Applications for the 2022 Science and Innovation Awards – supported by Wine Australia – are open until Friday 1 October 2021. We speak to last year’s winner, Dr Suwen Law, about how the award has allowed her to progress her research.
Using nanofabrication techniques, Dr Suwen Law is investigating whether a single drop of grape juice or wine placed on a sensor can detect smoke taint – and to what extent.
She says her Wine Australia-supported Science and Innovation Award has been instrumental in moving her research to the next level.
“The award has allowed me to translate my research into applied and practical technologies to address a very real problem for the wine sector,” said Dr Suwen Law, a Research Associate with the University of Adelaide’s School of Chemical Engineering and Advanced Materials.
Dr Cheryl Suwen is the recipient of the 2021 Science and Innovation Award supported by Wine Australia
Dr Suwen Law’s project aims to provide growers and winemakers with a tailored ‘lab-on-a-chip’ sensing technology for rapid detection and quantification of smoke exposure in grape, grape juice and wine. The technology works by shining a beam of light through a drop of juice placed on a sensor, and can produce results on the spot.
Dr Suwen Law and her colleagues are currently optimising the structure of their nanoporous platforms to achieve maximum sensitivity in the sensors.
“We have successfully attached a bacterial enzyme to the sensing platforms and we are now analysing how these interact with smoke taint molecules. We are also working with Dr Fiona Whelan from the University of Adelaide’s School of Biological Sciences to develop more binding proteins that are selective for smoke taint molecules,” Dr Suwen Law said.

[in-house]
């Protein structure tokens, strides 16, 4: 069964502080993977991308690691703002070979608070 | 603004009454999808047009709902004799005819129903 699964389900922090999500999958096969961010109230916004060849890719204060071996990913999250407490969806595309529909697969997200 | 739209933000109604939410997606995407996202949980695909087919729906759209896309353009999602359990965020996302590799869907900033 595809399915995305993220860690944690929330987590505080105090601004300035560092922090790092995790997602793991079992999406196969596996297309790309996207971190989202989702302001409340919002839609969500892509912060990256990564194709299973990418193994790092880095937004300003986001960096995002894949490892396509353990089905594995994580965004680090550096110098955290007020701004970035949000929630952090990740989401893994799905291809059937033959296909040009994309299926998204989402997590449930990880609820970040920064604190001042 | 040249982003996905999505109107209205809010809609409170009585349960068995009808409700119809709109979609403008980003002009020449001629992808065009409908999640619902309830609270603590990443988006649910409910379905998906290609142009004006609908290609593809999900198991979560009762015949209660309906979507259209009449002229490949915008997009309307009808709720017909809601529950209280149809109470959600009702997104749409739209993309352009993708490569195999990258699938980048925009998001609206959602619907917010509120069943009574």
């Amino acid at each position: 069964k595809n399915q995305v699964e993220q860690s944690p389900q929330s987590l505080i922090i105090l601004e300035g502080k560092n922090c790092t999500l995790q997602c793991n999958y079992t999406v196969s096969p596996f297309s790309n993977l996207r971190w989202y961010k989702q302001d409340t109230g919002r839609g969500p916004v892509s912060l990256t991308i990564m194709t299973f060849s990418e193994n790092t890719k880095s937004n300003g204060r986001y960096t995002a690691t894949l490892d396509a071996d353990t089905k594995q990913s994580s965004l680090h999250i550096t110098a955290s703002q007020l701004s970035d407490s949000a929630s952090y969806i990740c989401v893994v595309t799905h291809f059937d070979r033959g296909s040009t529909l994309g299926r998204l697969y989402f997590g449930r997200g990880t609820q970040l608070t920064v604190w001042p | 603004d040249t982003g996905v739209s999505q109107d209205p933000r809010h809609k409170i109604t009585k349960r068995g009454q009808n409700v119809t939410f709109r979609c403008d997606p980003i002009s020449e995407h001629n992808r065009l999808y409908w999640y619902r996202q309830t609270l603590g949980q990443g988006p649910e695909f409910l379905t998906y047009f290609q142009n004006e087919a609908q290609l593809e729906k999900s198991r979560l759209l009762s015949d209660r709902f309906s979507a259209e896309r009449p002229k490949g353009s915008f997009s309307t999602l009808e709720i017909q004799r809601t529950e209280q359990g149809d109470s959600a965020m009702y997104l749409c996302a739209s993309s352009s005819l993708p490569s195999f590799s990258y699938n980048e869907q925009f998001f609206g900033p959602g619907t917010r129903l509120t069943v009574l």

The experimental device is constructed of a nanoporous platform coated with unique binding molecules. These molecules interact specifically with smoke taint molecules in grape juice and wine samples.
“The technology can be assembled into a palm-sized sensor, the working principle of which relies on changes in the optical signature of our sensing platform upon exposure to smoke taint molecules. These changes can be monitored in real time, which is a desired property to perform precise measurements in vineyards,” Dr Suwen Law explained.
With the growing threat of more frequent bushfires due to climate change, Dr Suwen Law’s research has the potential to save growers and winemakers critical time and assist with decision-making.
“Our aim is to create a cost-competitive analytical tool capable of detecting smoke taint markers in grape juice and wines to minimise financial losses arising from bushfire smoke,” she said.
Dr Suwen Law said she encouraged other researchers to apply for the Award.
“Winning a Science and Innovation Award not only allowed me to advance and consolidate my research work, but also increased my confidence in pursuing a greater pathway in my research career.”